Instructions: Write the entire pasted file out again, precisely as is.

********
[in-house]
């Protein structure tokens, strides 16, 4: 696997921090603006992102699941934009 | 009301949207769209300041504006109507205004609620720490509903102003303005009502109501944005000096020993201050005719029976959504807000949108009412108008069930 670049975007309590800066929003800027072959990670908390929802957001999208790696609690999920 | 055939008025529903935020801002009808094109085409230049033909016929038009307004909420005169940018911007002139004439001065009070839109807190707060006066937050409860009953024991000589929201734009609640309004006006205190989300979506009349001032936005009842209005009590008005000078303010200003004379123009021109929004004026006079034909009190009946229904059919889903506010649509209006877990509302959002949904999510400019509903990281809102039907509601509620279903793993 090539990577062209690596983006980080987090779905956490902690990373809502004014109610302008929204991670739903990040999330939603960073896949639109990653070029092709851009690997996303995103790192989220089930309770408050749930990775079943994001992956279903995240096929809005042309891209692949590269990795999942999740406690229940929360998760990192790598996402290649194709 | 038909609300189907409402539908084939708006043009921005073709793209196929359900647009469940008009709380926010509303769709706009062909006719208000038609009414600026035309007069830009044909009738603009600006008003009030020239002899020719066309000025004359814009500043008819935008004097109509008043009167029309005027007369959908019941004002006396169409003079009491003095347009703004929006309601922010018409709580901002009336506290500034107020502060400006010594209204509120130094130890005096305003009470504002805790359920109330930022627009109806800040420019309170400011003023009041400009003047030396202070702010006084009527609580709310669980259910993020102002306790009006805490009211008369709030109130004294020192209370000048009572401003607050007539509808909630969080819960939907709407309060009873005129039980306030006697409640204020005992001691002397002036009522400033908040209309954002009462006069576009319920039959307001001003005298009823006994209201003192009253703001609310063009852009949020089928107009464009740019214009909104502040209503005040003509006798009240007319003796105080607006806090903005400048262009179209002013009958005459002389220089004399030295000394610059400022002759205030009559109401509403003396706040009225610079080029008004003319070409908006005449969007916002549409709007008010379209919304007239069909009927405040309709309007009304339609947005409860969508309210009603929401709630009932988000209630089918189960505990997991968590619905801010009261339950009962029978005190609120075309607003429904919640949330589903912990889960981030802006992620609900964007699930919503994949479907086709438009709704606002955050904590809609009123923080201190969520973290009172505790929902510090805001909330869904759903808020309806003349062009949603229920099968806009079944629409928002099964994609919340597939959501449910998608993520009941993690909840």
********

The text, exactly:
[in-house]
């Protein structure tokens, strides 16, 4: 696997921090603006992102699941934009 | 009301949207769209300041504006109507205004609620720490509903102003303005009502109501944005000096020993201050005719029976959504807000949108009412108008069930 670049975007309590800066929003800027072959990670908390929802957001999208790696609690999920 | 055939008025529903935020801002009808094109085409230049033909016929038009307004909420005169940018911007002139004439001065009070839109807190707060006066937050409860009953024991000589929201734009609640309004006006205190989300979506009349001032936005009842209005009590008005000078303010200003004379123009021109929004004026006079034909009190009946229904059919889903506010649509209006877990509302959002949904999510400019509903990281809102039907509601509620279903793993 090539990577062209690596983006980080987090779905956490902690990373809502004014109610302008929204991670739903990040999330939603960073896949639109990653070029092709851009690997996303995103790192989220089930309770408050749930990775079943994001992956279903995240096929809005042309891209692949590269990795999942999740406690229940929360998760990192790598996402290649194709 | 038909609300189907409402539908084939708006043009921005073709793209196929359900647009469940008009709380926010509303769709706009062909006719208000038609009414600026035309007069830009044909009738603009600006008003009030020239002899020719066309000025004359814009500043008819935008004097109509008043009167029309005027007369959908019941004002006396169409003079009491003095347009703004929006309601922010018409709580901002009336506290500034107020502060400006010594209204509120130094130890005096305003009470504002805790359920109330930022627009109806800040420019309170400011003023009041400009003047030396202070702010006084009527609580709310669980259910993020102002306790009006805490009211008369709030109130004294020192209370000048009572401003607050007539509808909630969080819960939907709407309060009873005129039980306030006697409640204020005992001691002397002036009522400033908040209309954002009462006069576009319920039959307001001003005298009823006994209201003192009253703001609310063009852009949020089928107009464009740019214009909104502040209503005040003509006798009240007319003796105080607006806090903005400048262009179209002013009958005459002389220089004399030295000394610059400022002759205030009559109401509403003396706040009225610079080029008004003319070409908006005449969007916002549409709007008010379209919304007239069909009927405040309709309007009304339609947005409860969508309210009603929401709630009932988000209630089918189960505990997991968590619905801010009261339950009962029978005190609120075309607003429904919640949330589903912990889960981030802006992620609900964007699930919503994949479907086709438009709704606002955050904590809609009123923080201190969520973290009172505790929902510090805001909330869904759903808020309806003349062009949603229920099968806009079944629409928002099964994609919340597939959501449910998608993520009941993690909840």